The Association of Rural Banks (ARB) has once again called on the government to reduce the 25 per cent Corporate Income Tax imposed on Rural and Community Banks (RCBs) in the country to help these banks expand their operations.
In 2016, as contained in the fiscal policy, the corporate income tax shot up from eight to 25 per cent.
Now, the ARB argue that its members’ investment in Corporate Social Responsibility (CRS) program had slowed down as a result of the 25 per cent increment.
It added that its investment in the improvement of its systems and processes, as well as branch expansion, has drastically decreased.
Addressing the public at the launch of the 7th Rural Banking Week celebration in Accra, President of the Association, Daniel Kwame Owusu explained the downward review of the tax would allow banks to increase its financial services to the ‘unbanked and undeserved’ parts of the country.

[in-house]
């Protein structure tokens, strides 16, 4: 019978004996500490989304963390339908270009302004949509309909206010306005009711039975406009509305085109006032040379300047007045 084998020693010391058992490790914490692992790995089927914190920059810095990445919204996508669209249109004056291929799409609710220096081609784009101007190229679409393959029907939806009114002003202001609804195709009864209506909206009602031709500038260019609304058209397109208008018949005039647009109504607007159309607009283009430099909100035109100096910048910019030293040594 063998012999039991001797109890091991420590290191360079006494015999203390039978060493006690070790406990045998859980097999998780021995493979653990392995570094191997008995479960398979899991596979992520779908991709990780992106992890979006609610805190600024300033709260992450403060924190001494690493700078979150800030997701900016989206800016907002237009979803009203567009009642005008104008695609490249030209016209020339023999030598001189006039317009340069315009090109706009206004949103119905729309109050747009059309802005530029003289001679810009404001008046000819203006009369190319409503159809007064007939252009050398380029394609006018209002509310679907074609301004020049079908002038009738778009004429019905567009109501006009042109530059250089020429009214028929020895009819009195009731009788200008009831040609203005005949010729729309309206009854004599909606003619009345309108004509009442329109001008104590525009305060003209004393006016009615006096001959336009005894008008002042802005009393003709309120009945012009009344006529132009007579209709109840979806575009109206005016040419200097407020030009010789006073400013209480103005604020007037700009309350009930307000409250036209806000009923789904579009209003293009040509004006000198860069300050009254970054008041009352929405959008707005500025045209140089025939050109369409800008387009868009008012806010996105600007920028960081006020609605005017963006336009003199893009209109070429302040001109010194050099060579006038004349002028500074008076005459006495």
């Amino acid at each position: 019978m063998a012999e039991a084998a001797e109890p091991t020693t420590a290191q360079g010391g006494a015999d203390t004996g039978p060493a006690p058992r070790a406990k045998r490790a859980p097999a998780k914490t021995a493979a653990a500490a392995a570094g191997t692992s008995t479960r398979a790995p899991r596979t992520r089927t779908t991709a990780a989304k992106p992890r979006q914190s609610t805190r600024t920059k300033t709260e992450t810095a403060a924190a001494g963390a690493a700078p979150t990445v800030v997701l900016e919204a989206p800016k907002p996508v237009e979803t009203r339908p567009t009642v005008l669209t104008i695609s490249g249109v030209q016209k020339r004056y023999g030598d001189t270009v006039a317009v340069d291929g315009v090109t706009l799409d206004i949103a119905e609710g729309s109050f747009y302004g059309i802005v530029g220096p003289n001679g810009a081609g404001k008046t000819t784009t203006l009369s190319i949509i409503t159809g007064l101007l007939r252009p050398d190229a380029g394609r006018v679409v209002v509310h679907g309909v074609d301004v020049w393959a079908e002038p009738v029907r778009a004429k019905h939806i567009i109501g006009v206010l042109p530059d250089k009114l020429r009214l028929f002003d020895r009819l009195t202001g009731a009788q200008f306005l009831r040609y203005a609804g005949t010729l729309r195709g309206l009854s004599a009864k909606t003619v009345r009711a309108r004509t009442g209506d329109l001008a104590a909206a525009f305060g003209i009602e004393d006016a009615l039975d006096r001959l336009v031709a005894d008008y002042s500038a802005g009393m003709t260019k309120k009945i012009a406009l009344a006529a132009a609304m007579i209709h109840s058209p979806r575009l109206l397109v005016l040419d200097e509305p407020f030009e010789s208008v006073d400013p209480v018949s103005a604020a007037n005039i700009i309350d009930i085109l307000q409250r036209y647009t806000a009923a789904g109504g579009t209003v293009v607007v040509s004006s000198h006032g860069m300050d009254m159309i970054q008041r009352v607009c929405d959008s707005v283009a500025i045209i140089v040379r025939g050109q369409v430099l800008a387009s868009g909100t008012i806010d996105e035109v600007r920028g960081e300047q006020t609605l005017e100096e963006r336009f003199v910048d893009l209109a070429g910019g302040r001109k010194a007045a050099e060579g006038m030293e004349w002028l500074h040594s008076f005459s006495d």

According to him, this will also help speed up the government’s inclusion agenda.
He, however, noted the National Council of the association had made several appeals to the authorities but all efforts have not been successful at getting a concession for a review of the increment.
The Association is, therefore, appealing to the government and the Bank of Ghana (BoG) to involve the association in deliberations on regulatory and policy interventions that directly affect the rural banking sector.
“It is crucial to engage and involve us because of the lack of consultations, we believe, create policy implementation challenges. ”
The Association of Rural Banks was formed in 1981 with the support of the Bank of Ghana and the World Bank.
It has the mandate of providing advocacy services for the RCBs and to serve as the main activism group of the member banks.
The climax of this year’s celebration is slated to take place in Takoradi on Saturday, November 16, 2019.